Below you'll find an overview of the requirements for installing Garden Enterprise. Some sections will link to more detailed and use case specific guides.
The Garden Enterprise License will be delivered to you prior to the installation. It is then uploaded via the Replicated admin console, a web application that runs on localhost, during the initial set up.
Garden Enterprise runs in a Kubernetes cluster and is installed via the kots kubectl plugin. The container images for the system services are pulled from a private registry that’s set up automatically during the installation process.
- Must be version 1.16 or higher.
- Should generally have at least 3 worker nodes, minimum 4 vCPUs and 16GB RAM each. The ideal size and number of nodes depends on whether Garden Enterprise is used to run workflows or not, and if so, how many concurrent workflows are expected to be running at a given time.
- When using workflows, it’s advisable to raise the node size by 2-4x relative to the minimum size. See below for a note on workflow runners’ resource usage. Ideally, use auto-scaling on the worker nodes to handle load bursts if you expect to be running a large number of concurrent workflows concurrent workflows.
- Should have 20 GB of persistent storage.
The workflow runners are only used if Garden Enterprise is used to run workflows on VCS events. They are ephemeral pods that are spun up on VCS events, and that run workflows via Garden Core. These pods are isolated in their own namespace with limited permissions.
Note that several workflow runners can run at the same time (due to multiple inbound VCS events) and resource usage depends on the size of the project in question.
Garden Enterprise requires access to a PostgreSQL database. The database:
- Must run PostgreSQL version 11 or higher.
- Must be accessible from the Garden Enterprise API service.
- Should have at least a 40GB storage capacity.
- Should have at least 1 vCPU and 2 GB RAM.
- Must have the
The bulk of database operations are caused by events and log entries that are streamed from Garden Core. This happens when:
- A logged in user runs a Garden command
- Garden is run from CI where a personal access token has been set
- A workflow runner runs a workflow when triggered by VCS events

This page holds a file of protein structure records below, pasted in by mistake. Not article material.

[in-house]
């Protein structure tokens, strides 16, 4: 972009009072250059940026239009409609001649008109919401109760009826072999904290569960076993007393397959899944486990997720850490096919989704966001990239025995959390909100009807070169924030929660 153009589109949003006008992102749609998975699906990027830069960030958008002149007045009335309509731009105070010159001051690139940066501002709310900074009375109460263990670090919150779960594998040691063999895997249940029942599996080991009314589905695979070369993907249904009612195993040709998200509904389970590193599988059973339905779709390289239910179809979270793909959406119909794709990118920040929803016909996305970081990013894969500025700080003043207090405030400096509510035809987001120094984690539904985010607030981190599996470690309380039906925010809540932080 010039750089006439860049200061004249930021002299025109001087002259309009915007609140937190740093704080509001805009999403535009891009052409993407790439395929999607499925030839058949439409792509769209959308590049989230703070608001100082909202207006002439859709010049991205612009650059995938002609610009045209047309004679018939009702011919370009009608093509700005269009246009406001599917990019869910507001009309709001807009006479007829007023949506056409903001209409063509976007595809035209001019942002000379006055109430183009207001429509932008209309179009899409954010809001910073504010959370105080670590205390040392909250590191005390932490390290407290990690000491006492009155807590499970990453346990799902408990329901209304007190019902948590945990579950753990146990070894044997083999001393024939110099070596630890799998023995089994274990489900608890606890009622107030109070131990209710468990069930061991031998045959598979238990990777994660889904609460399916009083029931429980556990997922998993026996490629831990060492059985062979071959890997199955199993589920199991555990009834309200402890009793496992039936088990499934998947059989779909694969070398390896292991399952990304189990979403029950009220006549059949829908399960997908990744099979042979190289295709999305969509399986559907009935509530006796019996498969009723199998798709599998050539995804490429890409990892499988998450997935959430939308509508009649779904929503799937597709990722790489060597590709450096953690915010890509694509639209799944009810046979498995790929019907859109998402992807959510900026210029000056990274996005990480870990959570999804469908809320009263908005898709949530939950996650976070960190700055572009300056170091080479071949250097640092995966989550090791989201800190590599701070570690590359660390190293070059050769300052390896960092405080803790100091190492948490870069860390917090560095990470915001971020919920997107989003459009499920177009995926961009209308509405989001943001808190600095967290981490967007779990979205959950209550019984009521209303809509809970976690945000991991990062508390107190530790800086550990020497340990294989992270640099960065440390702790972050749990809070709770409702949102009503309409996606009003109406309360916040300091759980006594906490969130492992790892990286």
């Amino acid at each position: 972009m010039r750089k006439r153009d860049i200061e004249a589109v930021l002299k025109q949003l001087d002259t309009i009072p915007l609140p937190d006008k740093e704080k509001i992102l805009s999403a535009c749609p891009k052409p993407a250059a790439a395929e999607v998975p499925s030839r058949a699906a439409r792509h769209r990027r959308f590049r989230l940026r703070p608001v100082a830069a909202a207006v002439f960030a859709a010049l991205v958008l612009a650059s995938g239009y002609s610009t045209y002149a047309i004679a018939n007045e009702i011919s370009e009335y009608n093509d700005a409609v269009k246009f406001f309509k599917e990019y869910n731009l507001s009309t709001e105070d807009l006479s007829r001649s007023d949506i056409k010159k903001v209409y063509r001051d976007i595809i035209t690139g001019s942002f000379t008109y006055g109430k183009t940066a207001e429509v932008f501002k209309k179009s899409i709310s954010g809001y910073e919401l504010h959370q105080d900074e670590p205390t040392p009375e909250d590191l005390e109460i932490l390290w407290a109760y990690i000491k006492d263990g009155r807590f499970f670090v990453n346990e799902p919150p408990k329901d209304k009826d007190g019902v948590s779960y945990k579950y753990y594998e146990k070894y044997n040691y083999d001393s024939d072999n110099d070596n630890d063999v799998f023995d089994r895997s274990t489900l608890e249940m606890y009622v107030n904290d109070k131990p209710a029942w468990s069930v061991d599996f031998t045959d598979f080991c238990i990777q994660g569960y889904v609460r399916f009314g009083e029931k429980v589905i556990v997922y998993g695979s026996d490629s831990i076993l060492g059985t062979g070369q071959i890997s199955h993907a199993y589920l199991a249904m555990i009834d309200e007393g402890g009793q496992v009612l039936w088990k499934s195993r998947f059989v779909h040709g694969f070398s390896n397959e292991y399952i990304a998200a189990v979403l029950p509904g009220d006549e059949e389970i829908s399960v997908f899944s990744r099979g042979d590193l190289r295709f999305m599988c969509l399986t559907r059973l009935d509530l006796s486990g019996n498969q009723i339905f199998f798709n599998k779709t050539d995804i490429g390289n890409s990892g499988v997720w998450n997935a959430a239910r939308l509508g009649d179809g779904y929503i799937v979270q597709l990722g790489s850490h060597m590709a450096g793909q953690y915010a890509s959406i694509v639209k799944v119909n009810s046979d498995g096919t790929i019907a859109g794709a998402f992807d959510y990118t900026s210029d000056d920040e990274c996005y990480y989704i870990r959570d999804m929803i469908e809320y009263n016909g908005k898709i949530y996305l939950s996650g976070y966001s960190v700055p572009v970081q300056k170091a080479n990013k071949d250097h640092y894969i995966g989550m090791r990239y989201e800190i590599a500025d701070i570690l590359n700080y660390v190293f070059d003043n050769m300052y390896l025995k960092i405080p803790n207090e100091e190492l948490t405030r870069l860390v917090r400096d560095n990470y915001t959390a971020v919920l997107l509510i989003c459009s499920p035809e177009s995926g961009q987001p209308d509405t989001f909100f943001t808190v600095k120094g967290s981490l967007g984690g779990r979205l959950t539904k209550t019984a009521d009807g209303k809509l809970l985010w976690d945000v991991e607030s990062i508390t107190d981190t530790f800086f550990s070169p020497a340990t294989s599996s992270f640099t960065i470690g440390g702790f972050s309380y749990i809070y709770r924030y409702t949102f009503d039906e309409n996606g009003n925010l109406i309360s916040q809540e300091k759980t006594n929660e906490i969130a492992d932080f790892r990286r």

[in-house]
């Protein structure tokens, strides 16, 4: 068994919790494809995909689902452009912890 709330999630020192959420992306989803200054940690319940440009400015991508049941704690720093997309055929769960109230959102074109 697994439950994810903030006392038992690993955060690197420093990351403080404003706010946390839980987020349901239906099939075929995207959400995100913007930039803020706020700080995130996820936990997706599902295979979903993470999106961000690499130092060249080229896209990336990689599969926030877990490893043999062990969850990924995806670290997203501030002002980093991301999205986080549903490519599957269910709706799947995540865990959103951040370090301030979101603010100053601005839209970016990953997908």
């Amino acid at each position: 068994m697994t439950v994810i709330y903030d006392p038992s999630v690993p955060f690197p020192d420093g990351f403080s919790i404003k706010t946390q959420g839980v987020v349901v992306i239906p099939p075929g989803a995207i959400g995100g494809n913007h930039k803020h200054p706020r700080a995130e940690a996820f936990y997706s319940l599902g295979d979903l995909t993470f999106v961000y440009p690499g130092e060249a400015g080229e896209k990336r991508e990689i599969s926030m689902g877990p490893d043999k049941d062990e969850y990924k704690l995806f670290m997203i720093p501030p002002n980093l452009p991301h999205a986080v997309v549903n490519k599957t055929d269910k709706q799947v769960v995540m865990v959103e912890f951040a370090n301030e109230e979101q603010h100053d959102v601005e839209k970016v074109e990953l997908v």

Therefore, database load is mostly determined by Garden Core usage from authenticated actors.
We generally recommend a managed cloud service where possible, e.g. AWS’ RDS, GCP’s Cloud SQL or Azure’s Database for PostgreSQL.
Garden Enterprise bundles Vault by default and the following only applies for customers that want to manage their own Vault instances.
If you prefer to manage your own Vault, the Vault server instance (or instances):
You will need to set up a load balancer or an ingress controller for your Garden Enterprise cluster and point a DNS record to it. The connection must be over HTTPs and you must have the hostname at hand during installation.
In general, there's a single entrypoint to Garden Enterprise, but you can optionally expose some of the monitoring services as well.
Garden Enterprise connects to your VCS provider so that can you import your Garden projects. We currently support GitHub (.com or Enterprise) and GitLab (.com or self-managed). Garden Enterprise also uses your VCS provider as an authentication provider. Other SSO implementations are possible but evaluated on a case-by-case basis. Furthermore, GitHub or GitLab can be optionally used to enable Garden Enterprise to run workflows on VCS events.
During the installation you will need to provide a public/private key pair. This is used for signing JSON Web Tokens and authenticating against Vault instance.
You can use the following command to generate a self-signed public/private key pair:
openssl req -x509 -nodes -newkey rsa:2048 -keyout key.pem -out cert.pem -days 365
KOTS Kubectl Plugin
curl https://kots.io/install | bash
Before installing Garden Enterprise, we highly recommend that you look at our Environment Configuration guide. It contains a list of all the configuration options for Garden Enterprise and the values you need to have at hand during the installation (e.g. database host name, GitHub/GitLab IDs, etc).